Periodic Reporting for period 1 - OptoTransport (Light-enabled transport phenomena in van der Waals heterostructures)
Reporting period: 2019-04-01 to 2021-03-31
1) Device fabrication: The first problem we addressed was creating robust TMD heterostructure devices that provide the possibility to perform sensitive optical and transport measurements simultaneously. This requires high-quality electrical contacts to the TMD monolayer, as well as high optical quality. Achieving good electrical contact to 2D materials is an engineering challenge and is the subject of intensive ongoing work in the field. We attempted various strategies for contacting the monolayer, and ultimately took the approach of so-called via-contacts, where a near atomically-flat metallic surface is stacked on a monolayer material. Using this approach, we were able to achieve high-enough contact quality to perform reliable transport measurements. At the same time, we optimized the device fabrication procedure to allow us maximum verstality and reliability of devices.
2) Opto-Transport measurements: With the ability to create high-quality devices, we engineered a device configuration which could offer the possibility to study both optical and electronic excitations and their interplay. Our system consists of a quantum point contact, which is a nano-constriction through which electrons can pass. When the constriction is sufficiently small and the temperature is low, the quantum mechanical properties of electrons kick in, which leads to quantized current through the constriction. We observed this effect in transport measurements of our system. Furthermore, we found that by shining light on the quantum point contact, which creates excitons, we could substantially modify the motion of electrons through the constriction. This led to further theoretical and experiment efforts to understand this effect and to build on it to explore new physics.
3) State-of-the art experimental setup: To study the effects of interplay of excitons and electrons, we developed a new cryogenic experimental setup which allows for advanced optics experiments, such as spectroscopy, correlation measurements and pump-probe measurements, as well as transport measurements. The versatile setup allows for greater stability against ambient vibrations, automated measurements and easier exchange of devices for rapid feedback.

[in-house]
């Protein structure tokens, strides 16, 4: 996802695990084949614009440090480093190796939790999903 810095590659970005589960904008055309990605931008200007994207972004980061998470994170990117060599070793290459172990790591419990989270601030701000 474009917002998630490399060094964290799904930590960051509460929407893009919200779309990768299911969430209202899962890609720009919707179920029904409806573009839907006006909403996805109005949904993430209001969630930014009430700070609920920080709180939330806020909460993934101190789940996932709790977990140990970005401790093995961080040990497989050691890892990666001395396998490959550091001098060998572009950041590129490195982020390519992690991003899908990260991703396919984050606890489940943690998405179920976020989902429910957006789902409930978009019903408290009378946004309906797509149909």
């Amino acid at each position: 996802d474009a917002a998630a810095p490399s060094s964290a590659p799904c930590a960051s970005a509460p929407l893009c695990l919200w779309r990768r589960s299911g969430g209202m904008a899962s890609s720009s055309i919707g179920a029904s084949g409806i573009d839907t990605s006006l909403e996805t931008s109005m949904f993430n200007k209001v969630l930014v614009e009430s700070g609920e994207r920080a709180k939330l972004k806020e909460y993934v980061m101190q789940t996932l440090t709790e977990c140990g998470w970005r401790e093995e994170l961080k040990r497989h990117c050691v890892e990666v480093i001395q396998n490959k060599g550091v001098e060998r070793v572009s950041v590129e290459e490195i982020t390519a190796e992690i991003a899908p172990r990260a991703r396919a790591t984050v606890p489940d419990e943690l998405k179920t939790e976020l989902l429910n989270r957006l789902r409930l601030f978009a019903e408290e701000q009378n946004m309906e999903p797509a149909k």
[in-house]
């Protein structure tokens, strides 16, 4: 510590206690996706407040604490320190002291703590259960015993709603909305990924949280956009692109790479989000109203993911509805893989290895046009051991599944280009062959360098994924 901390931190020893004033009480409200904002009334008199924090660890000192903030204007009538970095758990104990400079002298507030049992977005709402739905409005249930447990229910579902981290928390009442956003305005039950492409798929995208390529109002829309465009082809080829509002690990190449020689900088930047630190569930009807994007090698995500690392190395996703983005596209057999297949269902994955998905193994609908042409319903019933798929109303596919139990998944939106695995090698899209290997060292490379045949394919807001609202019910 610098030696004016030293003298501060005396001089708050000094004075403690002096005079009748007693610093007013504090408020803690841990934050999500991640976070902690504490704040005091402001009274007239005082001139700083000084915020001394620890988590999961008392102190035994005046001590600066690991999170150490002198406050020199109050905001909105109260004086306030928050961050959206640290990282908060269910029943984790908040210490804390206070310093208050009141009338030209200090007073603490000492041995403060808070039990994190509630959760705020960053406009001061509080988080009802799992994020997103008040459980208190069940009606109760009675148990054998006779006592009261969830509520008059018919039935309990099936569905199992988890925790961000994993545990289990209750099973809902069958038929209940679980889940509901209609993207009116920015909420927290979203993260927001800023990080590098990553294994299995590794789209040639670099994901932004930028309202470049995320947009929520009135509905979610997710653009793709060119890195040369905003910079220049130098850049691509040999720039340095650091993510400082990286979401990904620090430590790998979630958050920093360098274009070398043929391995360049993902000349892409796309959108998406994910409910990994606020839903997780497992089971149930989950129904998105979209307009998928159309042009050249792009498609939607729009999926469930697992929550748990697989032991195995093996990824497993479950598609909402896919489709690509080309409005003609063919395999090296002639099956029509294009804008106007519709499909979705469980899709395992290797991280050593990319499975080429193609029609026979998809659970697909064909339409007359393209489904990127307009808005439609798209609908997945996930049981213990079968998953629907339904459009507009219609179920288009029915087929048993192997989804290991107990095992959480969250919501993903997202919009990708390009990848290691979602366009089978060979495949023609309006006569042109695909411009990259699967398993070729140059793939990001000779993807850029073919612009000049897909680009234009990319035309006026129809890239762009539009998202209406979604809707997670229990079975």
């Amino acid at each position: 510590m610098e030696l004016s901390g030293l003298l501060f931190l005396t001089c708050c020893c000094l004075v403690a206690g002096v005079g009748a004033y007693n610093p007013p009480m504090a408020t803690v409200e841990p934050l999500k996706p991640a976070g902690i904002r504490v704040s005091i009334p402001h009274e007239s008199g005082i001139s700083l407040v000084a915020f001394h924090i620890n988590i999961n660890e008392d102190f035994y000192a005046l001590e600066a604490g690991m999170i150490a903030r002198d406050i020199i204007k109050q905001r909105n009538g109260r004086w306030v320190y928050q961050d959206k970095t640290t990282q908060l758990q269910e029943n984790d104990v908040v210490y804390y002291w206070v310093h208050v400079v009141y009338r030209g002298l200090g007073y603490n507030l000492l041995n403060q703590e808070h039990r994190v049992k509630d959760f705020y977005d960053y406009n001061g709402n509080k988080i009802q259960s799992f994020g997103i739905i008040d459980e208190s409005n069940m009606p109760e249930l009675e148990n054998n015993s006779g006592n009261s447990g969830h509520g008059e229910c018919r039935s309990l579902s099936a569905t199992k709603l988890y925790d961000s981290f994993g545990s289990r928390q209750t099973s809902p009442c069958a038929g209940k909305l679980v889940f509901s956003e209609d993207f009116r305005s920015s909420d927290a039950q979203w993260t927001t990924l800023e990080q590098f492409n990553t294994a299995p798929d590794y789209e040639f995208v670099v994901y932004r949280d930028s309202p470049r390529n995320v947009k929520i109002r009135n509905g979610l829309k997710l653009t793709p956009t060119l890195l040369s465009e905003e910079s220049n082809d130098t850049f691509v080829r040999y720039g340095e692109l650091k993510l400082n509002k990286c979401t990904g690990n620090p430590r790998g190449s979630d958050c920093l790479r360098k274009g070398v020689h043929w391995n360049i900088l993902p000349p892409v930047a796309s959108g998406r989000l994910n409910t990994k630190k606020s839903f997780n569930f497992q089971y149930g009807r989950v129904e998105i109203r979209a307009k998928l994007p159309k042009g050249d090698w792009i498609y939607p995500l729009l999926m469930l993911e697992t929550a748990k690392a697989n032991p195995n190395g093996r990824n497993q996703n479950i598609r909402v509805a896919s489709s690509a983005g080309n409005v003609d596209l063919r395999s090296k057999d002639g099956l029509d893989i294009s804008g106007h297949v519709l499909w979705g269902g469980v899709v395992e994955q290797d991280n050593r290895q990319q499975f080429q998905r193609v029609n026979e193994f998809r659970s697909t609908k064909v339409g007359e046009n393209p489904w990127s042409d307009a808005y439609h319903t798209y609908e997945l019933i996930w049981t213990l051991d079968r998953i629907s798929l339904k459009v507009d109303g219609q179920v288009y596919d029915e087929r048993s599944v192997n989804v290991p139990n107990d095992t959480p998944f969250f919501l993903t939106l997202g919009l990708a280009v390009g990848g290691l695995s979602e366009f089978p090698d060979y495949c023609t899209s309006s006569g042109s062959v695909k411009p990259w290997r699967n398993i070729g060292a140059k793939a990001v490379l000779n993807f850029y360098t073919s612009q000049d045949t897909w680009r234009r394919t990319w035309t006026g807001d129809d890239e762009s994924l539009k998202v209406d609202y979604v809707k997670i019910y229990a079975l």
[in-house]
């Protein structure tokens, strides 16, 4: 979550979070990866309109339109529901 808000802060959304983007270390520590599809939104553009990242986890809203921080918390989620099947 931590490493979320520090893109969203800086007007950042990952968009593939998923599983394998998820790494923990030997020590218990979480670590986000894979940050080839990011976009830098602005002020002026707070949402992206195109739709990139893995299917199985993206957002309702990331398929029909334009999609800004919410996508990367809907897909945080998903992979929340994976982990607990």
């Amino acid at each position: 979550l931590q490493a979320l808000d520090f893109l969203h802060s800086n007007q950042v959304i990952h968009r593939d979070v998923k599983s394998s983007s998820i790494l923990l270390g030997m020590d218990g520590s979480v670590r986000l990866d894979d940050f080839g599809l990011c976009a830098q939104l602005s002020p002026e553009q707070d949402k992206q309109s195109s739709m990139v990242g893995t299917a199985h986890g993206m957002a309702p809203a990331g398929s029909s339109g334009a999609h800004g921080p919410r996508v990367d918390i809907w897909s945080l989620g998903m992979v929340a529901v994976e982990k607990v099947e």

1) The modification of quantized transport of electrons through the quantum point contact due to optical excitation was one of the first main achievements of the project. The focus of our ongoing work is to understand this effect, and a publication on this topic is imminent.
2) While studying the optical modification of transport, we discovered a new effect that solves one of the outstanding problems in photonics and optoelectronics, which has been to realize electrically tunable quantum confined systems. Even though, quantum confinement has been extensively studied for decades, one of the major obstacles towards scaling up these systems has been their lack of tunability. We have recently reported a method to quantum confine excitons at nanoscopic scales with full electrical tunability. The method relies on a novel approach of trapping excitons in a lateral p-i-n junction, and identified fundamentally new kind of confinement mechanism that originates from the quantum interactions between excitons and electrons. A conceptual illustration of our technique is shown below.
We have established a new platform to explore new physics regimes. The unprecedented tunability offered by our approach will allow to realize long-standing goals in the field of photonics - from strongly correlated photonics phases and topological photonics to quantum information. Due to the potential for broad technological impact, we have applied for a EU patent on tunable quantum confined devices.